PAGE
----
The UK showed its strength in Q3. Data out last week showed the
economy grew 0.5% quarter-on-quarter, much greater
than the 0.3% analysts expected. That’s 2.3%
Not bad. Not bad at all.
Naturally, the government and its Greek chorus of
pro-Brexit talking heads hailed this as yet more evidence
that leaving the EU will not damage Britain.
They remind me of that perennial scene in the Road Runner
cartoons, where Wile E. Coyote races over the edge of a cliff.
For a brief moment, Coyote thinks he is soaring through the air.
Only belatedly does he realise it’s too late, the plunge is
That’s where we are right now — waiting for the
This isn’t an opinion. It’s what the granular,
forward-looking data is saying about the UK economy. The UK will
leave the Single Market, it will face increased barriers to trade
(after Brexit in 2019), and the pound is sinking. These things
will weigh us down. We cannot defy gravity for long.
In the short-term, this GDP chart from HSBC makes Britain
look really good right now:
But GDP is a backward-looking measure. It tells us what
just happened, not where we might be going.
In terms of the future, here is the scariest chart
published last week (which Prime Minister Theresa May, trade
secretary Liam Fox, and Brexit chief David Davis are unlikely to
be boasting about). It shows the volume change in mutual fund
money leaving UK investments:
This is a forward-looking metric. Investors don’t bet on what
just happened (i.e. positive Q3 GDP). They’re betting on the
future. And the smart money is getting the hell out of Britain
The data was collated by HSBC analysts Robert Parkes and
Amit Shrivastava. This is what they told their clients:
“Post Brexit, international investors continue to head
for the exit. Since the Brexit vote, holdings of the UK
have fallen by more than 100 basis points. Relative to history
(on a z-score basis), the UK is now the most out of favour region
A big part of that is the falling pound. As Business Insider has
the drop in sterling is bad in the long-run for Britain
because it makes us all poorer, and it beggars anyone who keeps
their money in the UK.
Ordinary consumers are starting to catch on to this,
confidence actually dipped this month — a bad sign for
the future — because of the declining buying power of the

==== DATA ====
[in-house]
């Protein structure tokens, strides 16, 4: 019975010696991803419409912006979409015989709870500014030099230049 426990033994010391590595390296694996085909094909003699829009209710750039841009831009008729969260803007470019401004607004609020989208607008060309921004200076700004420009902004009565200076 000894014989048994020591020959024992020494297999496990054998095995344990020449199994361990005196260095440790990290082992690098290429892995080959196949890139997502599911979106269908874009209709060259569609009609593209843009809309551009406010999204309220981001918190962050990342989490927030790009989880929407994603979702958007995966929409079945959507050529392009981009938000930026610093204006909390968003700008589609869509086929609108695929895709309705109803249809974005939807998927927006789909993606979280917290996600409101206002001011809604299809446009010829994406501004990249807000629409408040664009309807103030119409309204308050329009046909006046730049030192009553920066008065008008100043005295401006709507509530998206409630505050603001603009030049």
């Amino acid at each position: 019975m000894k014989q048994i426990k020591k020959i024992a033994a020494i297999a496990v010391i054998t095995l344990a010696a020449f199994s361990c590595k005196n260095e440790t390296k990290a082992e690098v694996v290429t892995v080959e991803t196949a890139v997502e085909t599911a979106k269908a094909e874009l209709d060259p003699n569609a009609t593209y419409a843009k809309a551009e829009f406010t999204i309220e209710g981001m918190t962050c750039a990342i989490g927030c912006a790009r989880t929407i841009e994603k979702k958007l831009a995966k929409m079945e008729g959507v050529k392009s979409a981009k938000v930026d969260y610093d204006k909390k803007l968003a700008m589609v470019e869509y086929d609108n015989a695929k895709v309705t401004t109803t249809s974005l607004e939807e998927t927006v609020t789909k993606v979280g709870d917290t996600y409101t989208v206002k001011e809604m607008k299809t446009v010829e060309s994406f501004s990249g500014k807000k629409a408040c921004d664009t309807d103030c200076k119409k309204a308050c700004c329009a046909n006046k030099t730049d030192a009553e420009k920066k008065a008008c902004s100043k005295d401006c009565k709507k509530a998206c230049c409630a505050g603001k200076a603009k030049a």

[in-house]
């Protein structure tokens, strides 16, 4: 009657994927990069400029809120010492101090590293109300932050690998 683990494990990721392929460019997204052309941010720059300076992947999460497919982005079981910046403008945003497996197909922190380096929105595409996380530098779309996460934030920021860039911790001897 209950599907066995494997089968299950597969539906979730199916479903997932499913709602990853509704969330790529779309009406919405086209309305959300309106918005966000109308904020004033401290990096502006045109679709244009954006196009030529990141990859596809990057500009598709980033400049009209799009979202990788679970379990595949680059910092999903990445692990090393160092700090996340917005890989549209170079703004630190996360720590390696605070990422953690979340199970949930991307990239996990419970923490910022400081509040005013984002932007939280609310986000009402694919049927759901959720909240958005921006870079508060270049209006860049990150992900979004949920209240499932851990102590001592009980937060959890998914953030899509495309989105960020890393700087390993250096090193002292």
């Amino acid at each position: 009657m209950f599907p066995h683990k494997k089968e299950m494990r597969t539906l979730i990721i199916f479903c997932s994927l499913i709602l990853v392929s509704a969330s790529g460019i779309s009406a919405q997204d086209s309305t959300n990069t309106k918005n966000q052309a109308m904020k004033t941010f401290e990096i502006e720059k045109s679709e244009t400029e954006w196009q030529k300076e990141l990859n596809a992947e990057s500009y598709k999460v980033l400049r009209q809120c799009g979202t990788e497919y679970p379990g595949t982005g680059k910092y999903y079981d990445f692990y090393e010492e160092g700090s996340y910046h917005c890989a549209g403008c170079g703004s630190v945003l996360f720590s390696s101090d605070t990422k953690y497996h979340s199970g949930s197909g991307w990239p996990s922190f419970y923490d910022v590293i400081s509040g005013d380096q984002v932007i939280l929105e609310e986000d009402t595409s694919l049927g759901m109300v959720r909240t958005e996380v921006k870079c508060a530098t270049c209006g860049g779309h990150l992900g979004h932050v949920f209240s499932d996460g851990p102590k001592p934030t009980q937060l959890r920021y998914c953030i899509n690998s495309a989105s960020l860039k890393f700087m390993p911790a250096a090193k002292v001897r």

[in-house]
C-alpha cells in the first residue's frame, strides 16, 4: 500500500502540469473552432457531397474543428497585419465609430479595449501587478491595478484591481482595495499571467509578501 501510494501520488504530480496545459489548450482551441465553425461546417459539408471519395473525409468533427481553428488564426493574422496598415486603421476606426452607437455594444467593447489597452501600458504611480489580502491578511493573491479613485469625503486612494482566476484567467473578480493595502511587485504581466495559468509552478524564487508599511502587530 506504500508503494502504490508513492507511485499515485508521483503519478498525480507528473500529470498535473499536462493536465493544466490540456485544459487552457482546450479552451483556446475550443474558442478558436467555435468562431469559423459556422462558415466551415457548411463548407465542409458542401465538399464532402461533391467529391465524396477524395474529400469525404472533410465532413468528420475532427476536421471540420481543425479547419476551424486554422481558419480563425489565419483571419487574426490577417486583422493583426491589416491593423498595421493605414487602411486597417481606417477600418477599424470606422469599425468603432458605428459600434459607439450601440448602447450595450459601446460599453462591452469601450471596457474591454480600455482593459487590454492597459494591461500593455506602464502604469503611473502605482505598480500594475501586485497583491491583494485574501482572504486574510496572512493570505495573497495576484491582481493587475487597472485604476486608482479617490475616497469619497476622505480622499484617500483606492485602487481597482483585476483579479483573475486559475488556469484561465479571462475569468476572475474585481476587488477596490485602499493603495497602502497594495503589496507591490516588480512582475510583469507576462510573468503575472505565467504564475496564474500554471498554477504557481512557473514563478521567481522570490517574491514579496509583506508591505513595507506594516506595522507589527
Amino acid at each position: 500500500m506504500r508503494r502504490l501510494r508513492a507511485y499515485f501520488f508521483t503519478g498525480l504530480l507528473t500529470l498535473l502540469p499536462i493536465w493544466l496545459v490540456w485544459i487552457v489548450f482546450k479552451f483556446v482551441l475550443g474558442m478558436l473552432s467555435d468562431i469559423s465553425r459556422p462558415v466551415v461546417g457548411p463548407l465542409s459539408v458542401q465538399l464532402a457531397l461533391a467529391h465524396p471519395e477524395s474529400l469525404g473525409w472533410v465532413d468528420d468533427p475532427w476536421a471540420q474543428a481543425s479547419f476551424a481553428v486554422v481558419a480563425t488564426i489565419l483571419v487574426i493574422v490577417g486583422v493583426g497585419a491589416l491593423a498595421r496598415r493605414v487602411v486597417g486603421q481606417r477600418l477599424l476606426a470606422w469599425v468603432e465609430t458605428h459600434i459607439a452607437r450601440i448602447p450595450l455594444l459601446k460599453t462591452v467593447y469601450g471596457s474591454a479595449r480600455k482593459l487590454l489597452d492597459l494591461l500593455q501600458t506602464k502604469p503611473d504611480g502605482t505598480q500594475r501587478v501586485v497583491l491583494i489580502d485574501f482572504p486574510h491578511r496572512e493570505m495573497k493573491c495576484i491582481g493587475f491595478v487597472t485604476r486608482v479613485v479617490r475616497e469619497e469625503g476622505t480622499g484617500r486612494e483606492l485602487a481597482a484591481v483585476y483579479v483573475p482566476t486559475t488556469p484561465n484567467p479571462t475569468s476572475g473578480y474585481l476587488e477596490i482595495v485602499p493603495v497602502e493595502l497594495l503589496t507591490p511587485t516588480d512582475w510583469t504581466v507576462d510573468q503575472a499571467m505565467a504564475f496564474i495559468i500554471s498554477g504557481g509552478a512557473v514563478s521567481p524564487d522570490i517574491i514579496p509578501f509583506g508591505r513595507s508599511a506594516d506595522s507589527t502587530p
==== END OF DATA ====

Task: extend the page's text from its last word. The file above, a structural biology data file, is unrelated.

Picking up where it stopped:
pound, according to GfK:
Why would consumer confidence dip if GDP is so good?
The answer is that while GDP was growing in Q3 the pace
of that growth was slowing. That’s what economies do
before recessions.Barclays analysts Andrzej Szczepaniak and
Fabrice Montagne told their clients, “Despite printing just above
our forecast, it nonetheless confirms our overarching view that
economic activity slowed post-referendum in light of rising
post-exit uncertainty.” Industrial production actually shrank by
0.4% quarter-on-quarter — a weird thing to happen given that UK
exports ought to be cheap right now.
Here is what that shrinkage looks like in a chart, from HSBC’s
Those downward-pointing lines at the far right should give you
Most analysts had predicted the economy would start slowing
dramatically in the second half of 2016. They were wrong,
apparently.Martins admitted to her clients that the current data
makes economists looks bad, as if they were backers of “Project
Fear.” The important thing, Martins says, is that while those
economists may have got the timing wrong they have
not changed their minds on its inevitability:
“In fact, despite the uncertainty, the UK looks to have seen
faster growth than the Eurozone or the US in Q3. This affirms our
view that the Bank of England will not cut rates next week, and
poses upside risks to our 2016 growth forecast of 1.8%. It will
also support the argument that economists overstated the impact
of the vote as part of ‘Project Fear’. Unfortunately, however, it
does not change our view that a slowdown is coming. We expect
investment to fall and consumption to slow next year as higher
uncertainty and costs start to weigh on the UK economy. …”
“For those who accused economists of subscribing to ‘Project
Fear’, today’s numbers will be viewed as a vindication. Indeed,
our near-term pessimism does appear to have been
“However, higher uncertainty and costs are already starting to
weigh on businesses, and could start to hit the consumer too in
the coming months. We expect investment to fall and consumption
to slow next year.”
That’s where we are right now. The UK is the Wile E. Coyote of
global economies. We’re either soaring toward greatness, or we’re
treading on thin air.
You’re in denial. The UK economy is heading off a cliff. – Business Insider